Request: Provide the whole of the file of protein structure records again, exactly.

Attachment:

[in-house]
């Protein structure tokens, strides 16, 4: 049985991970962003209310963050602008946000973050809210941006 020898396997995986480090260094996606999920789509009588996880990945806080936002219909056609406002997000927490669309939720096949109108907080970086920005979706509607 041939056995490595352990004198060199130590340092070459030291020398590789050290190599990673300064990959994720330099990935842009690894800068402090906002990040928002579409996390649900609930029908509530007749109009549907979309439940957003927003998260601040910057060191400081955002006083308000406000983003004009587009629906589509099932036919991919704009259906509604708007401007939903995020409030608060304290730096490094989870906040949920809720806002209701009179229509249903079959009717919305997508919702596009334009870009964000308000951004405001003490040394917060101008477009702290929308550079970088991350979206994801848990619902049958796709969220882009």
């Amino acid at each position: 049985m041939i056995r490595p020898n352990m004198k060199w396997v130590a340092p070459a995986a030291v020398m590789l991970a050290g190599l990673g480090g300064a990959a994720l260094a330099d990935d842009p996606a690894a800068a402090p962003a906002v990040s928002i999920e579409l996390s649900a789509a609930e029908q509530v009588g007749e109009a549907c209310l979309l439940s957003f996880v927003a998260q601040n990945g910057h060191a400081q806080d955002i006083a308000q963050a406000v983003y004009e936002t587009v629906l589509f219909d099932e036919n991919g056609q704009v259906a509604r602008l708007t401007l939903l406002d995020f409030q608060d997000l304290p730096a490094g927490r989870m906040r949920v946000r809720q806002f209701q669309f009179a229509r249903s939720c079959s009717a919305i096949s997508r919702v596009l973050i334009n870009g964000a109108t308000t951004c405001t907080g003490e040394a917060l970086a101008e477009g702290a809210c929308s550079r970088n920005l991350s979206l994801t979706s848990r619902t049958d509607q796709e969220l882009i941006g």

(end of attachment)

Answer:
[in-house]
């Protein structure tokens, strides 16, 4: 049985991970962003209310963050602008946000973050809210941006 020898396997995986480090260094996606999920789509009588996880990945806080936002219909056609406002997000927490669309939720096949109108907080970086920005979706509607 041939056995490595352990004198060199130590340092070459030291020398590789050290190599990673300064990959994720330099990935842009690894800068402090906002990040928002579409996390649900609930029908509530007749109009549907979309439940957003927003998260601040910057060191400081955002006083308000406000983003004009587009629906589509099932036919991919704009259906509604708007401007939903995020409030608060304290730096490094989870906040949920809720806002209701009179229509249903079959009717919305997508919702596009334009870009964000308000951004405001003490040394917060101008477009702290929308550079970088991350979206994801848990619902049958796709969220882009």
């Amino acid at each position: 049985m041939i056995r490595p020898n352990m004198k060199w396997v130590a340092p070459a995986a030291v020398m590789l991970a050290g190599l990673g480090g300064a990959a994720l260094a330099d990935d842009p996606a690894a800068a402090p962003a906002v990040s928002i999920e579409l996390s649900a789509a609930e029908q509530v009588g007749e109009a549907c209310l979309l439940s957003f996880v927003a998260q601040n990945g910057h060191a400081q806080d955002i006083a308000q963050a406000v983003y004009e936002t587009v629906l589509f219909d099932e036919n991919g056609q704009v259906a509604r602008l708007t401007l939903l406002d995020f409030q608060d997000l304290p730096a490094g927490r989870m906040r949920v946000r809720q806002f209701q669309f009179a229509r249903s939720c079959s009717a919305i096949s997508r919702v596009l973050i334009n870009g964000a109108t308000t951004c405001t907080g003490e040394a917060l970086a101008e477009g702290a809210c929308s550079r970088n920005l991350s979206l994801t979706s848990r619902t049958d509607q796709e969220l882009i941006g």